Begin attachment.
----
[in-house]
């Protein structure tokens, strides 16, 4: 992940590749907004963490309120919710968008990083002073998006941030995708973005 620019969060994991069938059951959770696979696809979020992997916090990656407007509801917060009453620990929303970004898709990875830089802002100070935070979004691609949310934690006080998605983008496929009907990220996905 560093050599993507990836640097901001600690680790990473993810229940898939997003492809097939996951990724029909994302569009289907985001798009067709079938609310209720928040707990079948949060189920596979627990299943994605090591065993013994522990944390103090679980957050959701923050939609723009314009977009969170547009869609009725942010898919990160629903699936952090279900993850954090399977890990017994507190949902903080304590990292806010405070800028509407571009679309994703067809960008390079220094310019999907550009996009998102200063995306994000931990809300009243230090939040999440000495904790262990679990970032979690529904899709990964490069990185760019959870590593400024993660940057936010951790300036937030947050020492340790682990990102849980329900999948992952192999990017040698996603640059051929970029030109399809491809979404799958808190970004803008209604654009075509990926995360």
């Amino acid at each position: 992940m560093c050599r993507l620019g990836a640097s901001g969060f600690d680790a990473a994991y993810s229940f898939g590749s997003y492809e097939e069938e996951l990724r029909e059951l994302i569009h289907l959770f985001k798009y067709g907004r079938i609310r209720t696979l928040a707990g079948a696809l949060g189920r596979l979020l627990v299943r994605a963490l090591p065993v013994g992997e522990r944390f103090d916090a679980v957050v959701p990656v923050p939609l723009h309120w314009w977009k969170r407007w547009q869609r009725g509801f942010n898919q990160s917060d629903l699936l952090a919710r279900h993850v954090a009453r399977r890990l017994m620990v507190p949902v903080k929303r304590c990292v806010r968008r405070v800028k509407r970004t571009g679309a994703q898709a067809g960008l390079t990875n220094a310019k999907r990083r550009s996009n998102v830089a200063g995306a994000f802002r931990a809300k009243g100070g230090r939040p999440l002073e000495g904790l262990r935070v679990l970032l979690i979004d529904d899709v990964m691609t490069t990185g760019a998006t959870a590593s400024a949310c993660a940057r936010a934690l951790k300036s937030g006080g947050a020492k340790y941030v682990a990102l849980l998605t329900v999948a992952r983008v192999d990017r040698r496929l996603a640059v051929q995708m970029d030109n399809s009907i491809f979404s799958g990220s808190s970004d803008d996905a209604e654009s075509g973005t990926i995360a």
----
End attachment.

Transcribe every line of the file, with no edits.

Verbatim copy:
[in-house]
């Protein structure tokens, strides 16, 4: 992940590749907004963490309120919710968008990083002073998006941030995708973005 620019969060994991069938059951959770696979696809979020992997916090990656407007509801917060009453620990929303970004898709990875830089802002100070935070979004691609949310934690006080998605983008496929009907990220996905 560093050599993507990836640097901001600690680790990473993810229940898939997003492809097939996951990724029909994302569009289907985001798009067709079938609310209720928040707990079948949060189920596979627990299943994605090591065993013994522990944390103090679980957050959701923050939609723009314009977009969170547009869609009725942010898919990160629903699936952090279900993850954090399977890990017994507190949902903080304590990292806010405070800028509407571009679309994703067809960008390079220094310019999907550009996009998102200063995306994000931990809300009243230090939040999440000495904790262990679990970032979690529904899709990964490069990185760019959870590593400024993660940057936010951790300036937030947050020492340790682990990102849980329900999948992952192999990017040698996603640059051929970029030109399809491809979404799958808190970004803008209604654009075509990926995360």
């Amino acid at each position: 992940m560093c050599r993507l620019g990836a640097s901001g969060f600690d680790a990473a994991y993810s229940f898939g590749s997003y492809e097939e069938e996951l990724r029909e059951l994302i569009h289907l959770f985001k798009y067709g907004r079938i609310r209720t696979l928040a707990g079948a696809l949060g189920r596979l979020l627990v299943r994605a963490l090591p065993v013994g992997e522990r944390f103090d916090a679980v957050v959701p990656v923050p939609l723009h309120w314009w977009k969170r407007w547009q869609r009725g509801f942010n898919q990160s917060d629903l699936l952090a919710r279900h993850v954090a009453r399977r890990l017994m620990v507190p949902v903080k929303r304590c990292v806010r968008r405070v800028k509407r970004t571009g679309a994703q898709a067809g960008l390079t990875n220094a310019k999907r990083r550009s996009n998102v830089a200063g995306a994000f802002r931990a809300k009243g100070g230090r939040p999440l002073e000495g904790l262990r935070v679990l970032l979690i979004d529904d899709v990964m691609t490069t990185g760019a998006t959870a590593s400024a949310c993660a940057r936010a934690l951790k300036s937030g006080g947050a020492k340790y941030v682990a990102l849980l998605t329900v999948a992952r983008v192999d990017r040698r496929l996603a640059v051929q995708m970029d030109n399809s009907i491809f979404s799958g990220s808190s970004d803008d996905a209604e654009s075509g973005t990926i995360a």